The controls on the front certainly require no explication. A single toggle switch at the right end turns the unit on (confirmed by a green LED) or off. A toggle switch at the left end provides choice between a balanced and unbalanced source connection. Another such switch, next to it, is for choosing between high- and low-gain settings: a very useful option for listening to an LP played with a moving-coil pickup, or using low-efficiency ’phones.

To the right of the large volume knob is a smaller one for balancing the two channels. The unbalanced headphone jack separates it from three XLR outputs for balanced headphones: a pair for the two separate channels, a single four-pin jack for stereo. On the back are the XLR and RCA input jacks, and the pair of balanced outputs.

I let the unit burn in for more than 100 hours before starting to make notes of any kind. Apart from its versatility, it simply did what one hopes an upgrade or addition of any kind might do: it strengthened an already good system and enabled good recordings to make their strongest impact. How it does this is a challenge to describe, but it was plain enough in listening to recordings I’ve used for years to test my system or evaluate various components.

By way of further providing meaningful comparisons, the headphones I used with the BHA-1 were not pricey "boutique" models, but the inexpensive ones I’ve come to like during the last several years, as I began doing more of my listening this way, all of them solidly proven performers. In addition to two pairs of traditional over-the-ear models -- Sony’s MDR-7506 and Ultrasone’s PRO 750 -- I used four pairs of IEMs, by now my preferred format: the established benchmark Etymotic ER-4S, the terrific B&W C5, which I reviewed here in September 2011, and two models from Reid and Heath Acoustics (RHA) -- the MA 350 and the MA 450i -- just to hear what a truly inexpensive pair might be able to deliver. Both of these delivered plenty.

I can report that the BHA-1 brought out the very best from all of these ’phones, reemphasizing and to a degree enhancing the qualities I had associated with them, and allowing the super-budget newcomers to make strong cases for themselves. The Ultrasones reached a tad further into the high end than what I had been accustomed to hearing from them (though still not a match for the freer, more assertive high range of the other ’phones in this respect), the MDR-7506 reminded me with renewed force why so many recording engineers rely on it, and the IEMs from both Etymotic and B&W seemed to reassert and subtly extend their familiar confidence and accuracy throughout the range. As for the two IEMs from RHA (which, having heard, I cannot dismiss as "cheapies"), the BHA-1 did not eliminate either of them by spotlighting flaws, but, as already indicated, empowered both to be strong contenders.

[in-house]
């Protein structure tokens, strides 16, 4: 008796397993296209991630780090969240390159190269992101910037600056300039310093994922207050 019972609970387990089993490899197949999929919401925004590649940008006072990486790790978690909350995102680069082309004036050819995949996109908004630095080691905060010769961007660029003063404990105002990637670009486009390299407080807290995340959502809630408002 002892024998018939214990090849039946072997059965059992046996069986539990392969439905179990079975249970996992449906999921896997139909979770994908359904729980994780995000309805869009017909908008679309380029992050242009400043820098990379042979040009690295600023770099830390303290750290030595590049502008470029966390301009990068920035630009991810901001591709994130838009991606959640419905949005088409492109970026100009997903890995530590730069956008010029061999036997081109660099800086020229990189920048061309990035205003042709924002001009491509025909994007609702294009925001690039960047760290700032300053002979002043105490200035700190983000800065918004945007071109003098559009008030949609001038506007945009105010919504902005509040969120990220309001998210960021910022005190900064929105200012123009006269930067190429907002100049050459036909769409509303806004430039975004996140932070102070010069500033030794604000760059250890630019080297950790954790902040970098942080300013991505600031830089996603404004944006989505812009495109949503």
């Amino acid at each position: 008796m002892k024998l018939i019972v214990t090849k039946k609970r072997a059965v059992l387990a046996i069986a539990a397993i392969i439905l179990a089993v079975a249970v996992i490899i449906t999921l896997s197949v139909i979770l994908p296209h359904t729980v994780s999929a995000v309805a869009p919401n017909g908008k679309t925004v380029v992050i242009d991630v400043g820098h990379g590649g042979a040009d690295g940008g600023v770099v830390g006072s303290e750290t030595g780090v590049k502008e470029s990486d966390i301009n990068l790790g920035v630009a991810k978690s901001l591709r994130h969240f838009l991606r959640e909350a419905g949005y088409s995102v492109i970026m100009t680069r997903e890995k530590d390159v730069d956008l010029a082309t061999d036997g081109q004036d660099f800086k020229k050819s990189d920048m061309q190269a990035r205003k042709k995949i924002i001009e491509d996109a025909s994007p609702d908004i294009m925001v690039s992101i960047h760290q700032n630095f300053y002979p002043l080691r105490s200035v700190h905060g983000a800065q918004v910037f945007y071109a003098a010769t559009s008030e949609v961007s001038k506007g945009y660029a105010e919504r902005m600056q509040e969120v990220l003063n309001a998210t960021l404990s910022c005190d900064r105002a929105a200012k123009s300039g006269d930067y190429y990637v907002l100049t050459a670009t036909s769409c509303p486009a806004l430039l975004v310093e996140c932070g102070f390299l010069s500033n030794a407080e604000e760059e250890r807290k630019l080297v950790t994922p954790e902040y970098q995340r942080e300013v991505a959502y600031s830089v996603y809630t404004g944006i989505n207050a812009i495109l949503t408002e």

The point is, this headphone amp is quite an enabler. I found, in listening with these various IEMs and "cans" to both LPs and CDs a somewhat fuller characterization of the various instrumental and vocal sounds -- not simply in terms of objectively measurable decibels or tonal extensions, but in identifying the defining "personality" of a piano, a bassoon, a trombone, a cello, a large organ, or a cluster of small percussion instruments, and a striking sense of what they are made of. If an otherwise attractive recording tended to be a rather dry, it now took on a somewhat warmer and more airy quality, without sacrificing anything in the way of detail or clarity. At the same time, recordings that tended to be too rounded-out took on a more agreeable focus and specificity, as certain boundaries which had barely made themselves felt to begin with were effortlessly extended, certain limitations gently lifted.